As one who has seen many edition changes and been a veteran of a few edition wars, I have seen much, argued with many, and witnessed the result of all that effort. So in an effort to have a much smoother transition this time around, I have three things that everyone should keep in mind going forward.
1) Those That Disagree With You Are Not Your Enemy
I cannot stress this one enough. Anyone that disagrees with you is not your enemy. Treat them like you would another gamer at your table. Be nice to them. Show them the same respect that you would like to be treated with. Their opinions are formed from a culmination of their experiences, just like yours are. If someone wants something different out of D&D than you do, that’s ok. They are entitled to their opinion. Maybe the final result will be something closer to what you want; maybe it will be closer to what they want. Heck, maybe the designers will go with something totally different. We don’t know. But treating someone as the enemy can have rather hurtful consequences on real people. All concerning a pretend world. Keep that in mind when discussing the playtest on the internet.
This goes double for the way you treat employees of game companies, such as Wizards of the Coast. These are people that make an awesome game. The last thing any of us should want to do is to stifle their creativity by treating them poorly. In a world where doxxing, Gamergate, and far worse are realities, this needs to be said and kept in mind by everyone. Treat everyone like you treat your fellow gamers at your table.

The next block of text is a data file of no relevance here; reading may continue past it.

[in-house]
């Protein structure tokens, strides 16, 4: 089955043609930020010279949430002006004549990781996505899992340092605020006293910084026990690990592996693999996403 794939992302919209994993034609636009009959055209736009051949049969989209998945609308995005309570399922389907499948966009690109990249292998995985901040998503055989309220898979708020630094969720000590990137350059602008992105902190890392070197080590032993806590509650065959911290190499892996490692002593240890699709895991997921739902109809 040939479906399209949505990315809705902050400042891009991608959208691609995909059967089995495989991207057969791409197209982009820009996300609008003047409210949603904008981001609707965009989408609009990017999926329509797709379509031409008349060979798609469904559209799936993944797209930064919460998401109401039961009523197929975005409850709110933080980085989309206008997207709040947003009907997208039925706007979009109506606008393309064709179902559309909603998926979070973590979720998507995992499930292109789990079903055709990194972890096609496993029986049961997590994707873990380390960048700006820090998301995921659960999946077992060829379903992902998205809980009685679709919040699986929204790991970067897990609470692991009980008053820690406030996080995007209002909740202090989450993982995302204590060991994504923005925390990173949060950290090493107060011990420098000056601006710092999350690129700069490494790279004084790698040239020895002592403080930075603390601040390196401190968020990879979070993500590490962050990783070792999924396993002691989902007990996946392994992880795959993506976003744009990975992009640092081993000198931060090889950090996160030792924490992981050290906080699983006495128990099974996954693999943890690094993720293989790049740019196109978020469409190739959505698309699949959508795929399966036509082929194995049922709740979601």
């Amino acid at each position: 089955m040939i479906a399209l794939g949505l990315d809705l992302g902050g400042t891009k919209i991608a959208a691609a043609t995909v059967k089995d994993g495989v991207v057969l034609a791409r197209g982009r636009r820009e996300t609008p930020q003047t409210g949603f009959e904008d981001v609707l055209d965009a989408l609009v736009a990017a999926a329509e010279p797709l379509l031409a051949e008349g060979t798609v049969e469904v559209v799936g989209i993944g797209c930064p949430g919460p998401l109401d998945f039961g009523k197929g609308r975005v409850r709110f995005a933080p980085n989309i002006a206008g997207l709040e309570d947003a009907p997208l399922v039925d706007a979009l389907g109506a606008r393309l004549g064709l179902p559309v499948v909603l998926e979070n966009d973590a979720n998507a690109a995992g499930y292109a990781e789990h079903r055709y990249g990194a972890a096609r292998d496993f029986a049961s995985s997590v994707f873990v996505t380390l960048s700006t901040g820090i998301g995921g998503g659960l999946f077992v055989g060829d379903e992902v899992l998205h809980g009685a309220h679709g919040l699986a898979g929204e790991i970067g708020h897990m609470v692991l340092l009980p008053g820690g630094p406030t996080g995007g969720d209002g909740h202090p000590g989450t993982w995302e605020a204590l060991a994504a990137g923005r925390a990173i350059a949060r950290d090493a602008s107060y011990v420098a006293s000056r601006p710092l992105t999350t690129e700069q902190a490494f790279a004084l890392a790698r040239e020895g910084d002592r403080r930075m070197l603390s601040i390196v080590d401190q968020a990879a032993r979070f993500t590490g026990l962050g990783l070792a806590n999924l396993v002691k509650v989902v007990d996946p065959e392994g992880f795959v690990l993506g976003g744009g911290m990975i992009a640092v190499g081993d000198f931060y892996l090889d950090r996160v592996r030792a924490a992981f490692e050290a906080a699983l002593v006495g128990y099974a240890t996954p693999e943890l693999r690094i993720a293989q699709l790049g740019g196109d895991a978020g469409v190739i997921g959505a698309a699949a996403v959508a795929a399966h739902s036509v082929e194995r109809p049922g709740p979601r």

2) The Playtest Version Will Be Different Than the Final Version
The playtest version is going to introduce some new and exciting concepts to the game. Some of these will absolutely work as is or need slightly tweaked before they are added to the game. Others will be great ideas that just don’t have the right feel. This is a normal and natural part of the playtest process. Express your opinions in the various surveys and online forums without hurtful language or treating anyone poorly. Again, others are not your enemy. If enough people agree with your point of view, changes will be made. The playtest version you have in front of you may be changed in a month. So keep a longer-term viewpoint in mind.
3) You Probably Won’t Like Every Change
The final version will be a mix of excellent and frustrating. Unfortunately, no two people will agree on what is excellent and what is frustrating. Myself, I feel that 5e spellcasters have too few spells. Others will argue they have an excessive number of spells. Some want more choices in their subclasses. Others want subclasses eliminated. However, I am confident that the final result will be fun for many, many people. If you find that you are not one of those people that enjoy the new edition, you still have all your 5e books, and you can keep playing that edition.
See all of JBE’s supplements at DriveThruRPG, the Open Gaming Store, and Amazon.
One thought on “3 Things to Remember During the One D&D Playtest”
I now have in my head the need to hear Blue Oyster Cult do a song entitled “Veteran of the Edition Wars.” :D. Really enjoy your blog and your products. And those are all very good points.